WASHINGTON – The Food and Drug Administration acknowledged Thursday that it made a mistake in overruling its own scientists and approving a knee implant after the agency was lobbied by four members of Congress.
The FDA said in a statement it will seek to remove the device from the market, but also will meet with the company that makes it, ReGen Biologics Inc. of Hackensack, N.J., to see if the implant could win approval in a new application.
The device, called a Menaflex Collagen Scaffold, was approved by the FDA in December 2008 to repair and reinforce the meniscus, in the knee joint.
The approval came over the objections of FDA scientific staff who said the device offered little benefit over existing treatments.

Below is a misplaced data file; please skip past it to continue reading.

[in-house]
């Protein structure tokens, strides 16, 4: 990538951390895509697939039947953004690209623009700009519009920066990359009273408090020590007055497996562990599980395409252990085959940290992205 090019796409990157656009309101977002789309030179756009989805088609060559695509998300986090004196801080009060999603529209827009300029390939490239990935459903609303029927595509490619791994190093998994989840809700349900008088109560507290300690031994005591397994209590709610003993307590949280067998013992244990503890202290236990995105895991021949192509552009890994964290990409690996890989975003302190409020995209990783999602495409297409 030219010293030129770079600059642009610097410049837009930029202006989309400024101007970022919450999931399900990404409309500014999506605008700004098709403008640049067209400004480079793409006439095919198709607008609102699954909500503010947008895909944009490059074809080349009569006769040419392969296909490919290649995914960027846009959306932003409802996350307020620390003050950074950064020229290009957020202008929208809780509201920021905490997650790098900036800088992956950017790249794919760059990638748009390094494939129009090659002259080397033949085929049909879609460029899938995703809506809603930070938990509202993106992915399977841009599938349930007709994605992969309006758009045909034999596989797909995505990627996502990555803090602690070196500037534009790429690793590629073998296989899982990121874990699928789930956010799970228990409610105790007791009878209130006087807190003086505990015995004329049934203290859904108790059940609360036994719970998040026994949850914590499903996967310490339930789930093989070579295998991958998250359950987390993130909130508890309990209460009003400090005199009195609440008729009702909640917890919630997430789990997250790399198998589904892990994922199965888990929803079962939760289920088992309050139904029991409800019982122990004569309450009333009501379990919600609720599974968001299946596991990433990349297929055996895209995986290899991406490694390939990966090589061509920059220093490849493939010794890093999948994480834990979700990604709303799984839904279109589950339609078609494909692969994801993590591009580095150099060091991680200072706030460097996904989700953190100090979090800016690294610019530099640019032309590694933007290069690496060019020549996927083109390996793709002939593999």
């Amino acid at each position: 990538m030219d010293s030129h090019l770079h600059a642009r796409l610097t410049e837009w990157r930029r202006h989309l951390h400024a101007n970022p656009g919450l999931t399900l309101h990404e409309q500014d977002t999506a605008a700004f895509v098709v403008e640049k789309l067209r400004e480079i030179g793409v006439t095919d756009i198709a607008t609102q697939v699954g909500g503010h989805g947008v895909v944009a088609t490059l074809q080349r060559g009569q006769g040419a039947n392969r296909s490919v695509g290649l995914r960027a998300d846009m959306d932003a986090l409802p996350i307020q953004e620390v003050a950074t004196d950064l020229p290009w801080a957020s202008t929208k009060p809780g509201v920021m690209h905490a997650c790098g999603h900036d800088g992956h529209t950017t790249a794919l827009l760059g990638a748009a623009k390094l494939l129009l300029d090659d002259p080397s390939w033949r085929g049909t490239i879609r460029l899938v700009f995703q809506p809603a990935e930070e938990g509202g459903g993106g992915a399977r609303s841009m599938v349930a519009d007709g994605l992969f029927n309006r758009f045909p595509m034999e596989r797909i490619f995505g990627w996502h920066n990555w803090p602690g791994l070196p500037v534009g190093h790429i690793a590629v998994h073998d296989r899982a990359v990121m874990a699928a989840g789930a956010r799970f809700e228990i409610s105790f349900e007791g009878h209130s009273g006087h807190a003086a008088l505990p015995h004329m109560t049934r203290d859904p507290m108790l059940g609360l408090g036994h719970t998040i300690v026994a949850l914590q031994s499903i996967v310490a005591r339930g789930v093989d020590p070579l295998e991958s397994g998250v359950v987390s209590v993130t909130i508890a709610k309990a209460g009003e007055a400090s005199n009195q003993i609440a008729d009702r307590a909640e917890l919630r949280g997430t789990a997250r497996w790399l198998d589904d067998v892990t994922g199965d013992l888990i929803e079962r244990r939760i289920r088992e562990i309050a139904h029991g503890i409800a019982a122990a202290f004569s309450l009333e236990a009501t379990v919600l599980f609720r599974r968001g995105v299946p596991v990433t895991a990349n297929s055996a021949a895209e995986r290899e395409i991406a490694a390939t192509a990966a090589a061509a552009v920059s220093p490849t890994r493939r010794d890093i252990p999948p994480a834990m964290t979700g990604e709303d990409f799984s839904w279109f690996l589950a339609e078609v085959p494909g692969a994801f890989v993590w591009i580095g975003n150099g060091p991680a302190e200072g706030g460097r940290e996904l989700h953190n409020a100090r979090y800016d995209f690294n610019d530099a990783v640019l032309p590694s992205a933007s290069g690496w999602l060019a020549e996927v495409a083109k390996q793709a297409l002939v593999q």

Four New Jersey Democrats, Sens. Frank Lautenberg and Robert Menendez and Reps. Steven Rothman and Frank Pallone Jr., lobbied FDA administrators on behalf of ReGen.
In early 2009, a group of FDA scientists complained to Sen. Charles Grassley, R-Iowa, that the approval was one of several in which politics won out over scientific decision-making.
In a September 2009 review, the FDA stated that several employees “describe the ReGen matter as among the worst experiences of their professional careers because of … pressure on agency decision-makers” from members of Congress, lobbyists and “from FDA leadership – in particular the FDA commissioner.”
The FDA’s admission of error “is very good news,” said Francesca Grifo of the Union of Concerned Scientists. “There’s an inherent tension between businesses with millions of dollars on the line and FDA scientists seeking to determine if a product is safe and effective.”